Communities need people like Rochelle Anderson-Moore.
Willing to help.
Someone who shares her wisdom when asked and isn’t afraid to engage in tough conversations.
A retired Kenosha County social worker who was also employed as a long-distance operator for AT&T, Anderson-Moore was born in St. Louis but moved to Kenosha when she was three years old. The 1974 Bradford High School graduate received a bachelor’s degree in social work from the University of Toledo and a master’s degree from Loyola University Chicago.
After living in Minneapolis for about a year (where her son Nico currently resides), she returned home in October 2021.“I love Kenosha,” Anderson-Moore said three or four times during a recent interview. “This is where I grew up.”
Selected as this week’s Kenosha.com Kenoshan of the Week, Anderson-Moore doesn’t seek the spotlight, but her work has not gone unnoticed.
“Rochelle is a great choice for Kenoshan of the Week,” Adelene Greene said. “She’s an active advocate and is very involved in Kenosha activities. Rochelle genuinely cares about the well-being of all people and strives to make our community better.
“Rochelle is always willing to lend a hand and provide her expertise when asked. She is a positive role model and a valuable asset to this community. I’m honored to call her my friend.”
When it comes to impacting a community, Anderson-Moore is someone to emulate.
“She is always involved in donating her time, but never recognized,” Joshua Ferguson said. “An extremely sweet woman and willing to help anyone. If there is anything going on in the community, she is always giving a hand.”
Jennie Tunkieicz added: “Rochelle is someone who always seeks to lift up others, to make each individual she meets to feel special and appreciated. She has devoted her life to helping other people, particularly children. She’s really been a blessing to our community.”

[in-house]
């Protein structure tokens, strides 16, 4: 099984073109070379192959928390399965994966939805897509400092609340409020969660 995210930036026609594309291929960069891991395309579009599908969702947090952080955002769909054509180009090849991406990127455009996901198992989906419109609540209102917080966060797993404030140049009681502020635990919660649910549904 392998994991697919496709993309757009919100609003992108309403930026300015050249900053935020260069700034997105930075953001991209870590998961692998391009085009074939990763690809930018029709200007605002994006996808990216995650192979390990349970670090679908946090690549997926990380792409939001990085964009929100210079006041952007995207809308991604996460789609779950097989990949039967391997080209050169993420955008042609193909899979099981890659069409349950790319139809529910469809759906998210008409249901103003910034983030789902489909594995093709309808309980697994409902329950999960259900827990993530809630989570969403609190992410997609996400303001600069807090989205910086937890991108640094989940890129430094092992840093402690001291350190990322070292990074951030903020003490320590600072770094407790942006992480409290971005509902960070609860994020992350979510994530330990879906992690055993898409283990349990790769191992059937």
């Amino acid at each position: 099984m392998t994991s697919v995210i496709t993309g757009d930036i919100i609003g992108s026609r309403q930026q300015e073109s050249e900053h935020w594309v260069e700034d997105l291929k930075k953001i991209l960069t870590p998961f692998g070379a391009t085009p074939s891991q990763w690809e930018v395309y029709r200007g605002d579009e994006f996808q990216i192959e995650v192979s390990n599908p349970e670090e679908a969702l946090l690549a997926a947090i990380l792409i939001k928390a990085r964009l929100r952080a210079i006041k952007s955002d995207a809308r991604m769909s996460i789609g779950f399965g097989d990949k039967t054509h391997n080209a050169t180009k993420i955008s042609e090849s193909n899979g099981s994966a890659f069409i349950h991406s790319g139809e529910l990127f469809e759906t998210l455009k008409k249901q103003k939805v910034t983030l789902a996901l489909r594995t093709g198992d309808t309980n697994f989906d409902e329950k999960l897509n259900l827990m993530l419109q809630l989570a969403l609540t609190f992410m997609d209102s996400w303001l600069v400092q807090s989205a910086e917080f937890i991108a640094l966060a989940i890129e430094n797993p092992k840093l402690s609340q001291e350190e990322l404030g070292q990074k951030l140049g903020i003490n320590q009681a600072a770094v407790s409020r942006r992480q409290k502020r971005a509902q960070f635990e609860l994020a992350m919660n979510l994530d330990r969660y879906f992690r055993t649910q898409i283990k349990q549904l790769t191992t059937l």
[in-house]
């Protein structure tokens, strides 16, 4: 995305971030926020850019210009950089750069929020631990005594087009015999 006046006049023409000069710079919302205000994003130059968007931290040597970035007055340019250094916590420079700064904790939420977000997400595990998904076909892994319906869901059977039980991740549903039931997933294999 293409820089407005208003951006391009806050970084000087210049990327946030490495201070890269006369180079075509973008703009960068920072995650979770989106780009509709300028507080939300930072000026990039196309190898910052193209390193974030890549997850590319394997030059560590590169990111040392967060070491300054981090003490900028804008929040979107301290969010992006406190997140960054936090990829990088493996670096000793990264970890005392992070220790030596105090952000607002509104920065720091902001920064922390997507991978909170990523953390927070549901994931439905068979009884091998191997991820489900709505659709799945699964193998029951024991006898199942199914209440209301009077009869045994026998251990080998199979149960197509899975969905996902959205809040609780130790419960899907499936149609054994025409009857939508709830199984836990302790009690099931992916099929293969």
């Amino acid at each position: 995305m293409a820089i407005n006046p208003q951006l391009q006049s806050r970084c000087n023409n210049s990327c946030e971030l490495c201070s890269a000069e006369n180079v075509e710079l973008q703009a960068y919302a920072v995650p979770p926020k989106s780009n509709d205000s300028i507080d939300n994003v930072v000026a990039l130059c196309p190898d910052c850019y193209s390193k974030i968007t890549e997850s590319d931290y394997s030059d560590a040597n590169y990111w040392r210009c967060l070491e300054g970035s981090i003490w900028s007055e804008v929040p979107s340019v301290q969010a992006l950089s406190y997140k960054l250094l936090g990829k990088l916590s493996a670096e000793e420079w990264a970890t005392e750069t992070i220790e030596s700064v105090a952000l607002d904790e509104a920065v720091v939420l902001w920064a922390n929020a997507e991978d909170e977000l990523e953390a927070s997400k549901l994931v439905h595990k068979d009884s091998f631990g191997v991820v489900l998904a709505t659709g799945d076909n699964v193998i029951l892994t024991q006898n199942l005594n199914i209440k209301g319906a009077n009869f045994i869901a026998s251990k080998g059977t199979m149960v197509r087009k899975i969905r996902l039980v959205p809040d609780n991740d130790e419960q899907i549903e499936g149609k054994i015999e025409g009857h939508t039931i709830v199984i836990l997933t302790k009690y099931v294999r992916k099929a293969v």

A former education chair for the NAACP, Anderson-Moore has three life-coach certifications. She has worked as a curriculum facilitator for Moore & Associates, Inc., which provides culturally competent, corrections-based therapy for adults in recovery. At the Kenosha County Detention Center, she hosts a group called “Living Free,” which was created by Tony Moore (no relation) and helps women in the prison system with anger management and critical thinking.
“She’s kind, courageous, a giver and lover of people,” Tamarra Coleman said about Anderson-Moore, also Coleman’s aunt. “She will help anyone she encounters and only wants what’s best for people. She’s a great role model and mentor for women.”
Anderson-Moore is one of 13 authors in the soon-to-be-released collaborative book “Daddy Daughter Dynamic.” With plans of writing a book of her own, she has been involved with the Coalition for Dismantling Racism and Kenosha Kindness Week and has worked as a substitute teacher in Kenosha and Racine.
“I’m one of those people that I don’t talk about something that I haven’t experienced,” Anderson-Moore said. “When we’re talking about what’s happening in the schools, I was like, ‘Well, let me go and sub.’ I liked it because I could choose what I wanted for that day.”
Indeed, education is very important to Anderson-Moore. For more than 20 years, she has worked alongside Alvin Owens mentoring local youth. As the founder of Education Youth Development Outreach, Owens has led the popular Spring Break College Tour since 1998, where he has taken students from Kenosha, Racine and northern Illinois on tours of Historically Black Colleges and Universities throughout the country.
Owens needed just one word to describe longtime friend Anderson-Moore.
“Icon,” he said.
Owens then referenced a simple saying that his longtime friend has been quick to share in recent years: “Let’s be kind with one another.”More about Rochelle
What gives you joy? — “Basically, almost everything. I love nature. My goal is to visit every waterfall in Wisconsin’s state parks (high marks for Willow Falls in Hudson/St. Croix County).”
Why is community so important to you? — “I just have a love for people. I’m concerned about our schools. I’ve worked with kids with disabilities. I’ve worked with adults with dementia.”
What is your best trait? — “People come up to me a lot of times when they’re struggling with something, or they have questions about things. I don’t ever profess to know everything. People sometimes say I have some wisdom. I’m not so sure about that.”
What is the best advice you’ve ever received? — “Take care of yourself. I’m always doing for others and taking care of others that sometimes I neglect myself.”